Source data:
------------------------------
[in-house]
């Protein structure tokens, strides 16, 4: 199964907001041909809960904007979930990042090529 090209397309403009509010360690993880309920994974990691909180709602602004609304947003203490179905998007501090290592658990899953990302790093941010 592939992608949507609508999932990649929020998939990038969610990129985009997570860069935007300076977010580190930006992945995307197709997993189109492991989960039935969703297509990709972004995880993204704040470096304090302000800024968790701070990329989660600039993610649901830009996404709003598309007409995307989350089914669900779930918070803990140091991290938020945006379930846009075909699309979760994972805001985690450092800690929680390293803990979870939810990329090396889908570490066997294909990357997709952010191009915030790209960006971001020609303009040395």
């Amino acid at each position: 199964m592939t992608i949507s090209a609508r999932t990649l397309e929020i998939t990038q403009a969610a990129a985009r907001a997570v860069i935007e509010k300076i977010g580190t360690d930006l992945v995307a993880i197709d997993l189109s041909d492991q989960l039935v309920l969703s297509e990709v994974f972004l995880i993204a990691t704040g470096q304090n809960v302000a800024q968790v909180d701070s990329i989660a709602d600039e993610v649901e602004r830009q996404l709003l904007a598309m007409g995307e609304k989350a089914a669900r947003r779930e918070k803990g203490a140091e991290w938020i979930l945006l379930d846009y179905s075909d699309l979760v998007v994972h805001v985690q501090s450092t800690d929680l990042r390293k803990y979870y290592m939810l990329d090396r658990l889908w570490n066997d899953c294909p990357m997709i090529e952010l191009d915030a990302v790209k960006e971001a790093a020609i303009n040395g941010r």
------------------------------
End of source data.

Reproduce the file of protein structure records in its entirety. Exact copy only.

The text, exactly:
[in-house]
């Protein structure tokens, strides 16, 4: 199964907001041909809960904007979930990042090529 090209397309403009509010360690993880309920994974990691909180709602602004609304947003203490179905998007501090290592658990899953990302790093941010 592939992608949507609508999932990649929020998939990038969610990129985009997570860069935007300076977010580190930006992945995307197709997993189109492991989960039935969703297509990709972004995880993204704040470096304090302000800024968790701070990329989660600039993610649901830009996404709003598309007409995307989350089914669900779930918070803990140091991290938020945006379930846009075909699309979760994972805001985690450092800690929680390293803990979870939810990329090396889908570490066997294909990357997709952010191009915030790209960006971001020609303009040395």
């Amino acid at each position: 199964m592939t992608i949507s090209a609508r999932t990649l397309e929020i998939t990038q403009a969610a990129a985009r907001a997570v860069i935007e509010k300076i977010g580190t360690d930006l992945v995307a993880i197709d997993l189109s041909d492991q989960l039935v309920l969703s297509e990709v994974f972004l995880i993204a990691t704040g470096q304090n809960v302000a800024q968790v909180d701070s990329i989660a709602d600039e993610v649901e602004r830009q996404l709003l904007a598309m007409g995307e609304k989350a089914a669900r947003r779930e918070k803990g203490a140091e991290w938020i979930l945006l379930d846009y179905s075909d699309l979760v998007v994972h805001v985690q501090s450092t800690d929680l990042r390293k803990y979870y290592m939810l990329d090396r658990l889908w570490n066997d899953c294909p990357m997709i090529e952010l191009d915030a990302v790209k960006e971001a790093a020609i303009n040395g941010r």